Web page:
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The Names of Cape Cod

EVGTheNamesOfCapeCod Have you ever been to Jeremiah’s Gutter? What about The Devil’s Dumping Ground or Samuel Fessenden’s Pickle? Each of these places is real, and all are described in The Names of Cape Cod: How Cape Cod Places Got Their Names and What They Mean.

I was drawn to this book  because I knew there had to be some interesting explanations behind those names. But what about Sesuit Harbor, the Manomet River and Paw Wah Pond? Algonquin Indian language influences are everywhere on Cape Cod.

When the Pilgrims arrived in the early 1600s on the shores of what now is Cape Cod, they encountered the Algonquins for the first time. According to the book’s authors, “A few of them learned the Indian language, yet none recorded or translated the Algonquin names for places. Instead, places like Cotuit and Succonessett…survived in old deeds and maps and in the everyday speech of settlers and their descendants. They wrote and said what they heard and remembered…”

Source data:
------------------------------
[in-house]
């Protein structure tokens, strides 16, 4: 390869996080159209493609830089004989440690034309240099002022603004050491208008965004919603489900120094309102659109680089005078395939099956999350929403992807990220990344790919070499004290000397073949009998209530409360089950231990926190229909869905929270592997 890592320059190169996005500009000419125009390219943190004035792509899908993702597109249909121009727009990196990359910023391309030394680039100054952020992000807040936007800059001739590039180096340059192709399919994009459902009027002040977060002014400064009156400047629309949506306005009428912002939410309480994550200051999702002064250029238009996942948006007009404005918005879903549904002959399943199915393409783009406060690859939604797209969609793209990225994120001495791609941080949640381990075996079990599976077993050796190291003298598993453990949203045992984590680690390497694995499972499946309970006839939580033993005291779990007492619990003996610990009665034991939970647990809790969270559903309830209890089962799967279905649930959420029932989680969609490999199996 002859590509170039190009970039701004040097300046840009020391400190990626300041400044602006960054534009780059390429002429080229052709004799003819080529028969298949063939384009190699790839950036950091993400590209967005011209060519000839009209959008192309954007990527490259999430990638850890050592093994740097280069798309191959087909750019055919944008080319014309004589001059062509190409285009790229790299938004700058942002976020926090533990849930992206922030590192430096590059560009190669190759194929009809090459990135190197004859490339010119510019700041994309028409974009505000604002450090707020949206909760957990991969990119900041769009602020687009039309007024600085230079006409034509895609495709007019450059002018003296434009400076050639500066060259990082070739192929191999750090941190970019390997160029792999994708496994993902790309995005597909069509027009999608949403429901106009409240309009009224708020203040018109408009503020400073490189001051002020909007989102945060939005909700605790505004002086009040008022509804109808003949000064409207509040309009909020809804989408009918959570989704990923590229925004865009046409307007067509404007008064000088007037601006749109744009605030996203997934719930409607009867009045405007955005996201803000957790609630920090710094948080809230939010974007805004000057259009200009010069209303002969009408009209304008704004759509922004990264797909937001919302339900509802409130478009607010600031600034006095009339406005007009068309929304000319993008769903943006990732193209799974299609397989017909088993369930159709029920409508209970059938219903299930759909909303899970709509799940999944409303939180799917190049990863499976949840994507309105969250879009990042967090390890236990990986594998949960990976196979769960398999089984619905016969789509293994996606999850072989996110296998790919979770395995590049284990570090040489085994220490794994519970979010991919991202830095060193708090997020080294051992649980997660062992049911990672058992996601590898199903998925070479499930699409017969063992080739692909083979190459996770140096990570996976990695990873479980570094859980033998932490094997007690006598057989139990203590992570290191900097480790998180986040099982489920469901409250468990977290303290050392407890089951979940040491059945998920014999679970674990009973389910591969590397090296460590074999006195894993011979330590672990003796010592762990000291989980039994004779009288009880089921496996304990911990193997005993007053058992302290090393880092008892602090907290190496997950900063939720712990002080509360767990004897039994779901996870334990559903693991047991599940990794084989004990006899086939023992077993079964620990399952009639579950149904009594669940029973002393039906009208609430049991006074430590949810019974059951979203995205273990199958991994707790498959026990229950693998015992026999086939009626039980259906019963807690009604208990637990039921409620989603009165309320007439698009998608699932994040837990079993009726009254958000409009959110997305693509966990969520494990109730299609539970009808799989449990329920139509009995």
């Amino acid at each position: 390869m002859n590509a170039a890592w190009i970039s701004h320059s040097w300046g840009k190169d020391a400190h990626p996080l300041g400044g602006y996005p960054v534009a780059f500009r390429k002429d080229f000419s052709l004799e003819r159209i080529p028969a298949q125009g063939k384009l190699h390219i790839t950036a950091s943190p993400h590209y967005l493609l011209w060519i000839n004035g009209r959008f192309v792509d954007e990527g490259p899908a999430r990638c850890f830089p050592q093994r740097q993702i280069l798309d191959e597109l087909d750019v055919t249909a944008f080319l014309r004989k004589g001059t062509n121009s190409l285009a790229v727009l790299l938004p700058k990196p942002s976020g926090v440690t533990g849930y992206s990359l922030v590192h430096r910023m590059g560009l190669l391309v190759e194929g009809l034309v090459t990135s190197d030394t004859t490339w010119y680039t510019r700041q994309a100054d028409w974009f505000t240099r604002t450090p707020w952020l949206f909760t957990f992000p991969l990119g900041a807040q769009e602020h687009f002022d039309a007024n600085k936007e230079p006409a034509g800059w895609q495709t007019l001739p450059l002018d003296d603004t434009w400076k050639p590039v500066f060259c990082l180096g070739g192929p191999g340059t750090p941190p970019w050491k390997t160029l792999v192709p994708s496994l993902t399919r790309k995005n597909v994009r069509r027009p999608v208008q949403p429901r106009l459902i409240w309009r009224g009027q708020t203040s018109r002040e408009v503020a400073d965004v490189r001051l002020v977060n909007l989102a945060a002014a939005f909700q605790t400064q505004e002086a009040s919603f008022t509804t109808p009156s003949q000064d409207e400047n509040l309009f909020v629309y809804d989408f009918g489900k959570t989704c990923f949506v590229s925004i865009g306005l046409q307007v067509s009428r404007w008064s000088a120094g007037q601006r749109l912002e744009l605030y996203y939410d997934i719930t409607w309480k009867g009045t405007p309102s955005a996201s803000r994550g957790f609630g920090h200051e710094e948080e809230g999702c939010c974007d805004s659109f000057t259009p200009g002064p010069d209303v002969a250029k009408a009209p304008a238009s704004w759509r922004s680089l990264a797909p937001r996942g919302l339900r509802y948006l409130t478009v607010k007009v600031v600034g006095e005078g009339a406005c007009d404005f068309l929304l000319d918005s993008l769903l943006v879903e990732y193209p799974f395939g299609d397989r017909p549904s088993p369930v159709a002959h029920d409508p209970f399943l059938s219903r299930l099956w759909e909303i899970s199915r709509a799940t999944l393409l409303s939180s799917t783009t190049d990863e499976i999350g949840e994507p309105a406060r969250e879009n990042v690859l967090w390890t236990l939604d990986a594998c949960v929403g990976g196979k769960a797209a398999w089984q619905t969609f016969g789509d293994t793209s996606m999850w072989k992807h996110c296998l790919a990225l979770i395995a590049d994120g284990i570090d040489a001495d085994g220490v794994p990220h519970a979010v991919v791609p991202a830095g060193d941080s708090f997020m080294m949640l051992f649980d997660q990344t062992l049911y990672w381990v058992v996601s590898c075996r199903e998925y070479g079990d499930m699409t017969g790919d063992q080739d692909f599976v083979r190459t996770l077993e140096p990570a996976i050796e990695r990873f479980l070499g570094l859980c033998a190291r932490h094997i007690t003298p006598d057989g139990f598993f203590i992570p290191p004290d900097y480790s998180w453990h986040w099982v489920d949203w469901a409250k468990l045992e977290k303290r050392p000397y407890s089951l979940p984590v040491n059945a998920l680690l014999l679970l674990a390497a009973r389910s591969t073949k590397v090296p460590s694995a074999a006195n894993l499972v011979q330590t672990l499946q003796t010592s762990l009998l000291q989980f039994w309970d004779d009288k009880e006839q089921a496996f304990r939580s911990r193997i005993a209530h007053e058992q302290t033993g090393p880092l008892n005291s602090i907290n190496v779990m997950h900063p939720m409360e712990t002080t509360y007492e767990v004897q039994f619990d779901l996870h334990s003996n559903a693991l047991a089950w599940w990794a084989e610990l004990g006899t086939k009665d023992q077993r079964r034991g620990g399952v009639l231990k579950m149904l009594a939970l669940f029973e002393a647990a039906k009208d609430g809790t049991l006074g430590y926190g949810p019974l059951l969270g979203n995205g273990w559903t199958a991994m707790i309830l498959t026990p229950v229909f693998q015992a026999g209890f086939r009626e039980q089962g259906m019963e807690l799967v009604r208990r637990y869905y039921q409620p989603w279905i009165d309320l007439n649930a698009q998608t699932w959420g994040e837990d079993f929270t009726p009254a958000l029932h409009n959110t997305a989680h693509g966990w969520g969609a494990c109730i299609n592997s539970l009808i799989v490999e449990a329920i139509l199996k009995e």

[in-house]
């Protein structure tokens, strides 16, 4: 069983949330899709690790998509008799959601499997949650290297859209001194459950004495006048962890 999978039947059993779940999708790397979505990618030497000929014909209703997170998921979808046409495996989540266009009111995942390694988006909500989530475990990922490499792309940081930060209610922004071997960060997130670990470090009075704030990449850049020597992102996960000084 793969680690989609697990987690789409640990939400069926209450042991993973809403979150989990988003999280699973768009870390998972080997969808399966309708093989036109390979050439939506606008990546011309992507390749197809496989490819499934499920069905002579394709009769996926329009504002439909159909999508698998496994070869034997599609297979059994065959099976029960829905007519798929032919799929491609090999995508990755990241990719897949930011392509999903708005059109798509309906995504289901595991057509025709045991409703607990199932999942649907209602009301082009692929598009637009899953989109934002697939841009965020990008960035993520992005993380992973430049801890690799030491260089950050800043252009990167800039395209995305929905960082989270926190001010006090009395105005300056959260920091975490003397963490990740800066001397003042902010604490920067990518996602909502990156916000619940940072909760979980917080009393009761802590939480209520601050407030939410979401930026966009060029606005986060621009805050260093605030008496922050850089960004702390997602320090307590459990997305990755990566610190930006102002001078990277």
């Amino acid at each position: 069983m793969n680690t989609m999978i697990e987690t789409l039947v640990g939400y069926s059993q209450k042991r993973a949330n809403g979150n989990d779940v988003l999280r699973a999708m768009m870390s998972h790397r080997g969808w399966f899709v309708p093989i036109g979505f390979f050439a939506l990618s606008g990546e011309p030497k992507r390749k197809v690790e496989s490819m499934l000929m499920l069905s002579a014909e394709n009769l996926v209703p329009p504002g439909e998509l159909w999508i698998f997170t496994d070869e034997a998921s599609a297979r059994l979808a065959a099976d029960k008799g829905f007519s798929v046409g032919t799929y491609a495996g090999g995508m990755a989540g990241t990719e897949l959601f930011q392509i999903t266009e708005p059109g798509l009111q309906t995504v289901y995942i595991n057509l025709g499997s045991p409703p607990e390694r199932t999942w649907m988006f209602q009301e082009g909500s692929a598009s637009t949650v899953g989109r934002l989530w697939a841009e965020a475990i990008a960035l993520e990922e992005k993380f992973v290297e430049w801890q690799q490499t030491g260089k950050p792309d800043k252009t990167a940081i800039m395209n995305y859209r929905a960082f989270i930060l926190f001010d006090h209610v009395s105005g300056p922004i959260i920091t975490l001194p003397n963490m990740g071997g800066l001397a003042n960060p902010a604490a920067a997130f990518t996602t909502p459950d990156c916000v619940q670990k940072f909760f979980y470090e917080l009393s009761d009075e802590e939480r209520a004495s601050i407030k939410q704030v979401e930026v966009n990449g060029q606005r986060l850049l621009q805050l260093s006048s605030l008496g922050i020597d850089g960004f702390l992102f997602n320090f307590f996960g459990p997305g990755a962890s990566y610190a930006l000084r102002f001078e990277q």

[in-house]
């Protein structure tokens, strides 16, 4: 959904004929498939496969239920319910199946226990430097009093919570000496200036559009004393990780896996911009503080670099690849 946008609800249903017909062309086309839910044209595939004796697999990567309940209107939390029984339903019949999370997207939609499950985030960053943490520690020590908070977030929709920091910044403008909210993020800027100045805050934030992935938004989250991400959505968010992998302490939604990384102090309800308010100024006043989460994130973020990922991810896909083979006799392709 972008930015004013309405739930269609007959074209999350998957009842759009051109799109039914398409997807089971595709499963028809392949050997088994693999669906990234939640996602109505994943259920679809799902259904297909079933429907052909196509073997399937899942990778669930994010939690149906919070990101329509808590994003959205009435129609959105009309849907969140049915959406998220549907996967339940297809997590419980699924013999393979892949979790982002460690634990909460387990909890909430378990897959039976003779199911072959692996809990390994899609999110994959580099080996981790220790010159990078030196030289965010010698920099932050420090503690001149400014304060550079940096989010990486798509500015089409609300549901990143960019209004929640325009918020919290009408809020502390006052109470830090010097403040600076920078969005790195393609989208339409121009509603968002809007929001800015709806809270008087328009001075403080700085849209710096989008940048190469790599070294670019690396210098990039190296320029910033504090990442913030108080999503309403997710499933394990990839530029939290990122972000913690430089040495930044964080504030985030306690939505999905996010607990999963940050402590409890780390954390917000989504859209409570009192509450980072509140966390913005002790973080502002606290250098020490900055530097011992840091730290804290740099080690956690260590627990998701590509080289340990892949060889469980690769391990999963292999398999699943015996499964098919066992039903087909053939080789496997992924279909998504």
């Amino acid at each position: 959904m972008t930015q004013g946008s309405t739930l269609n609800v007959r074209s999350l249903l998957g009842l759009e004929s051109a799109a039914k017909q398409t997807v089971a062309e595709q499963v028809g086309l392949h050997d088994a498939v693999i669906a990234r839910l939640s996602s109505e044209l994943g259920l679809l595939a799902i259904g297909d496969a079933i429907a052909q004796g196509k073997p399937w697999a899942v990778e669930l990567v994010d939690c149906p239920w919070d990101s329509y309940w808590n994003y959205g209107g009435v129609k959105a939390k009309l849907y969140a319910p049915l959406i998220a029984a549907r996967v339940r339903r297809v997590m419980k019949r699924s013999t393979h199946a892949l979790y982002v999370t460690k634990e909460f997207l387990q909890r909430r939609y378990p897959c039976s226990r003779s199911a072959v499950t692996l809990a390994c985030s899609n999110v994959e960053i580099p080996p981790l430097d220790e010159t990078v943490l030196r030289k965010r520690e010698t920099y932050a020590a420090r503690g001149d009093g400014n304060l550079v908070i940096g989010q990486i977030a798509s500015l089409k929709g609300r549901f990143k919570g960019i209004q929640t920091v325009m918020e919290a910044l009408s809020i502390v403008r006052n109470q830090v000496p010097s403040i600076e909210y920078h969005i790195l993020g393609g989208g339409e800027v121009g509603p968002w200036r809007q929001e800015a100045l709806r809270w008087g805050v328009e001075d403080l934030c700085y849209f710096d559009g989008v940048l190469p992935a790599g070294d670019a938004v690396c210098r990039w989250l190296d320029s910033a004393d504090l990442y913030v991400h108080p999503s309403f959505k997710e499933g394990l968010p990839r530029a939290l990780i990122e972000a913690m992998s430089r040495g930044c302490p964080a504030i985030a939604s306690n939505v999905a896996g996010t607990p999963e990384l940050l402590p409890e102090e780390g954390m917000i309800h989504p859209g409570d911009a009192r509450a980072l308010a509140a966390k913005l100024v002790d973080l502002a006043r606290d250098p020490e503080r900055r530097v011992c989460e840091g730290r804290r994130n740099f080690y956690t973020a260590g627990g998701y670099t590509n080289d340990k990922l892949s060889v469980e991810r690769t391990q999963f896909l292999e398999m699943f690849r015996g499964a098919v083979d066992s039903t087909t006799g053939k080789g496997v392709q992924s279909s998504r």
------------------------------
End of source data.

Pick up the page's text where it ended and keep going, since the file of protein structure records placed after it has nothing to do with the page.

Because the Pilgrims had come from England, many of the names of Cape Cod’s natural attractions and contemporary roads are based on English people, villages and parishes. “The names of their towns reminded them of the world they had left behind, of the English coast they had exchanged for one in America.”

The book alphabetically lists and describes the names of significant ponds, marshes, roads, beaches, bridges, harbors, points, ponds and islands, as well as each of the 15 towns on the Cape. The authors included entries that have a recoverable history, are part folklore or legend, or identify a characteristic or significant feature of the terrain.

Eastham aficionados will especially enjoy the information about that town and some of its streets and natural attractions: Cable Road, Coast Guard Beach, Cook’s Brook Beach, Doane Rock, Depot Pond, First Encounter Beach, Fort Hill, Governor Prence Road, Great Pond, Ile Nauset, Millennium Grove, Nauset Beach, Plains of Nauset, Red Maple Swamp, Salt Pond, Sunken Meadow Beach and Thumpertown.

At the beginning of the book, a brief history of Cape Cod helps readers get their bearings and paves the way for a better understanding of the information that follows.

If you love Cape Cod, this is a great reference volume for your bookshelf.

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